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Procter & Gamble Reaching the End of Road Paved With Difficulties

- By Sangara Narayanan

Companies sometimes need a rude awakening to shake them out of their deep slumber. As they grow bigger, they tend to get more sluggish and reactive instead of nimble and proactive. Procter & Gamble (PG), one of the leading consumer brands that, at one point, had Warren Buffett (Trades, Portfolio) as a proud shareholder, is now floundering without a clear path to keep driving its sales growth.


Revenue growth has been declining for the last four years, and the company decided to cut out the fat by selling off its low-margin brands and tightening its product portfolio with brands that have a higher potential for growth. But organic sales growth seems to have finally returned during the second half of the year, increasing by 2% during the fourth quarter.

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Procter & Gamble has also gotten more aggressive with its marketing budget, increasing its 2016 marketing spend as a percentage of net sales by 90 basis points. While the company increased its efforts to sell more goods, it also started cutting costs. According to the company, the cumulative savings from those efforts in the last five years have netted it $7.2 billion in savings.

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The transformation of the company's product portfolio is stark when you compare the current segment distribution with 2013. Procter & Gamble's Grooming and Healthcare segments now account for 22% of net sales, compared to 24% in 2013; the Beauty segment's hold has also declined from 24% to 21%, while Fabric and Home Care's contribution still remain the same. The Baby Care segment alone has expanded from 20% of net sales in 2013 to 28% in 2016.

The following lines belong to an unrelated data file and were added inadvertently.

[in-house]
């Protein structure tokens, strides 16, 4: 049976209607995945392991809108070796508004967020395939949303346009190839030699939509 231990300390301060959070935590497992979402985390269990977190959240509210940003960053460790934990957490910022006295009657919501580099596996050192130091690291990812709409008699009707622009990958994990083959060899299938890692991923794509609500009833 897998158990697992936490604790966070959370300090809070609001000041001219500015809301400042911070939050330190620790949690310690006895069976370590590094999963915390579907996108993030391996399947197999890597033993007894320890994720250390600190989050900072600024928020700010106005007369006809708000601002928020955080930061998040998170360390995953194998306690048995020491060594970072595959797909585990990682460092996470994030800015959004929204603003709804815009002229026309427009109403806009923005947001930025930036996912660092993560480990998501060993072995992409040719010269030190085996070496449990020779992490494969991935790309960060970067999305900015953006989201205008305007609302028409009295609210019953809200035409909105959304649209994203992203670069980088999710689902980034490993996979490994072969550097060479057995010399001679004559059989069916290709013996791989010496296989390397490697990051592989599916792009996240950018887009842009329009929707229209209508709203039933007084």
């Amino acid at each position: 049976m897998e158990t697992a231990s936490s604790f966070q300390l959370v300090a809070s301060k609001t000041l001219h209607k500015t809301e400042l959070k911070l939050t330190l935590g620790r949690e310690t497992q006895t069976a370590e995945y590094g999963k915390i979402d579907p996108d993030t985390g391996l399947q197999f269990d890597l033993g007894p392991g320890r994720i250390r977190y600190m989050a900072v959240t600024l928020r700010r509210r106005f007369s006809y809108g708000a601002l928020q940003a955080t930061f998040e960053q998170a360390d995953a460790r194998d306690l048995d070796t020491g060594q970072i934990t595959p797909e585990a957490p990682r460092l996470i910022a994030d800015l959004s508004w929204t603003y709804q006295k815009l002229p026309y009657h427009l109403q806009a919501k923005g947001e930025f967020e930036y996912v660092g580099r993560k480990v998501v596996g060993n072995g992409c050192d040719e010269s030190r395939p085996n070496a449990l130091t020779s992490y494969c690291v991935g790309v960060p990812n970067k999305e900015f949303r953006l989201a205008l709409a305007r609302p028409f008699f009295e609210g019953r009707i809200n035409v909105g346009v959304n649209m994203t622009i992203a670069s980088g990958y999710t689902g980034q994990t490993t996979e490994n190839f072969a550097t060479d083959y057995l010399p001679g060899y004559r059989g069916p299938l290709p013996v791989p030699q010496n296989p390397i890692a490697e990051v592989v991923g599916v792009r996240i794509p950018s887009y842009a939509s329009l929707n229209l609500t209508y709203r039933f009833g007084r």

"In 2012, the Company initiated a productivity and cost savings plan to reduce costs and better leverage scale in the areas of supply chain, research and development, marketing and overheads. The plan was designed to accelerate cost reductions by streamlining management decision making, manufacturing and other work processes to fund the Company's growth strategy.

As part of this plan, the Company expects to incur approximately $5.5 billion in before-tax restructuring costs over a six-year period (from fiscal 2012 through fiscal 2017). Through the end of fiscal 2016, 89% of the expected costs have been incurred." - Procter & Gamble 2016 Annual report

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Clearly Procter & Gamble has been actively correcting its internal composition. It has reduced the number of products it sells, increased its advertising budget and reduced overall costs as well. This has had a huge impact in their operating margin, which has increased from 15.6% last year to 20.6% this year, while operating cash flow expanded from $14.6 billion to $15.43 billion.

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The increase in operating cash flow should allow the company some room to breathe. As it is, many dividend investors were shocked at the 1.1% increase the company gave out earlier this year because Procter & Gamble increased dividends by 3% in 2015 and by 7% in 2014, 2013 and 2012.

It was a rude shock to many investors, as the company has been paying dividends for more than 125 years. But it also showed the company's changing circumstances.

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A crucial part of their transformation is now over. Their cost reduction program is already 89% complete, and their 'sell the unnecessary brands' strategy is also more or less complete. The real challenge starts now, as they will have to show consistent organic sales. The initial signs are good but I will still remain cautious until I see some growth stability on the organic front.

Disclosure: I have no positions in the stock mentioned above and no intention to initiate a position in the next 72 hours.

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This article first appeared on GuruFocus.